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April 29th 1992

Updated: Mar 22

The 1992 Los Angeles riots, also known as the Rodney King riots, were a series of riots that erupted in Los Angeles, California in the aftermath of the acquittal of four white LAPD police officers who were charged with using excessive force in the arrest of Rodney King, a Black man. The riots lasted for six days and resulted in 63 deaths, over 2,000 injuries, and more than $1 billion in property damage.

The riots were a stark reminder of the racial tensions and social inequalities that still exist in American society. In the years following the riots, many artists and musicians used their platforms to address these issues and call for change.

One such artist was Sublime, a ska punk band from Long Beach, California. In 1996, Sublime released their self-titled album, which included the song "April 29, 1992 (Miami)." The song, which references the riots, includes the lyric "April 26, 1992, there was a riot on the streets, tell me, where were you?" However, the song's title is "April 29, 1992."

It is unclear why the band chose to use the later date in the song's title. One possible explanation is that April 29th was the date that the riots reached their peak in terms of violence and destruction. This may have made the date more memorable and symbolic for the band in the context of the song.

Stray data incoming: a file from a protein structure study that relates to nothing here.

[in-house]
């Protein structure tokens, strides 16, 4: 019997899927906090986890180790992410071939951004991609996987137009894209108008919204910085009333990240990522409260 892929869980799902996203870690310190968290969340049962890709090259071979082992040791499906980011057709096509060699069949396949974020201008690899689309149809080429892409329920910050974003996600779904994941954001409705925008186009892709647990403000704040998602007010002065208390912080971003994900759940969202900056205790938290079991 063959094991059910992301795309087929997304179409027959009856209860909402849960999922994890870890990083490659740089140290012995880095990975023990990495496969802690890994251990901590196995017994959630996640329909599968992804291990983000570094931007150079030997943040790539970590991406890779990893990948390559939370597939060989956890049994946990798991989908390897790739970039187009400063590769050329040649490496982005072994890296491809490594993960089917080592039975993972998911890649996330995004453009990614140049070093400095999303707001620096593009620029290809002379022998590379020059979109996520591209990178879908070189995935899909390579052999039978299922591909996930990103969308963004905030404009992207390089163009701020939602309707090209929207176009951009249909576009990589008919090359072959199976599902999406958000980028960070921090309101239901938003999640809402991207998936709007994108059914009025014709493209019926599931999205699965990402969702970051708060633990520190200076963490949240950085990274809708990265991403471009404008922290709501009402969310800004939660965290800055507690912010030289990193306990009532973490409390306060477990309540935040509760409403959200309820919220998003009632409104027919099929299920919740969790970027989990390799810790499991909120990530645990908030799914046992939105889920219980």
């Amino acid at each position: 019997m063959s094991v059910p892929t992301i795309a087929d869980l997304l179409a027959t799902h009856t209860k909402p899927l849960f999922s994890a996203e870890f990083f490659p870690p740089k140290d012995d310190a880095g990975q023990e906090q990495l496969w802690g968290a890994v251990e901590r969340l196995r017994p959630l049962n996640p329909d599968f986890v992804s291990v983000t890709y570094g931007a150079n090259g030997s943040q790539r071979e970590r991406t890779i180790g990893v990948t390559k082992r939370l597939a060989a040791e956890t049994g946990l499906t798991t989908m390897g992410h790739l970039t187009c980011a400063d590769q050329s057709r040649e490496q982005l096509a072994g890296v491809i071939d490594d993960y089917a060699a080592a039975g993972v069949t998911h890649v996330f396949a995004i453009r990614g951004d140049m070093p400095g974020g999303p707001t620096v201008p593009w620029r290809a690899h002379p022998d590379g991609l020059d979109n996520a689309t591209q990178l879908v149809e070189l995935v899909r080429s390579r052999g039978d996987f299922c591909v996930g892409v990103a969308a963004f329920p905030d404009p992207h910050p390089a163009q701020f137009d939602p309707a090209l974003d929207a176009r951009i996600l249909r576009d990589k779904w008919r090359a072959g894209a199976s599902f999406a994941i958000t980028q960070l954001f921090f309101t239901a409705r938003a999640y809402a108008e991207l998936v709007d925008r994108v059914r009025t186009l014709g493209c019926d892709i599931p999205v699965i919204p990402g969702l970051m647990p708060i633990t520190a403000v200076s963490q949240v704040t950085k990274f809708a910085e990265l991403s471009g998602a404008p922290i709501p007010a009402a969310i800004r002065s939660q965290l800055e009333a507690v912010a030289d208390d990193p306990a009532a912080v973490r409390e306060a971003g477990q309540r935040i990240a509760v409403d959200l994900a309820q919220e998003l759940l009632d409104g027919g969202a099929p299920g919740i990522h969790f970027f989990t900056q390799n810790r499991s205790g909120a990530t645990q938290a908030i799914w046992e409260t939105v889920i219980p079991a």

Another possible explanation is that the date was changed for artistic or poetic reasons. The number "29" has a stronger rhythm and cadence than "26," and it may have simply sounded better in the context of the song's title. Additionally, the date may have been changed to avoid any potential legal issues.

In addition to the controversy surrounding the song's title, there has also been speculation about the origins of the guitar used in the recording of "April 29, 1992 (Miami)." According to some reports, lead singer Bradley Nowell stole the guitar that can be heard on the track.

However, there is no definitive evidence to support this claim, and the band members themselves have given conflicting accounts of how the guitar was acquired. Regardless of its origins, the guitar adds a distinctive and memorable element to the song, and its use further highlights the band's commitment to addressing important social issues through their music.

Overall, Sublime's "April 29, 1992 (Miami)" remains a powerful and evocative commentary on the racial tensions and social unrest that continue to plague American society. By referencing a specific event in history, Sublime was able to draw attention to the ongoing struggles for justice and equality that still resonate with most people today.


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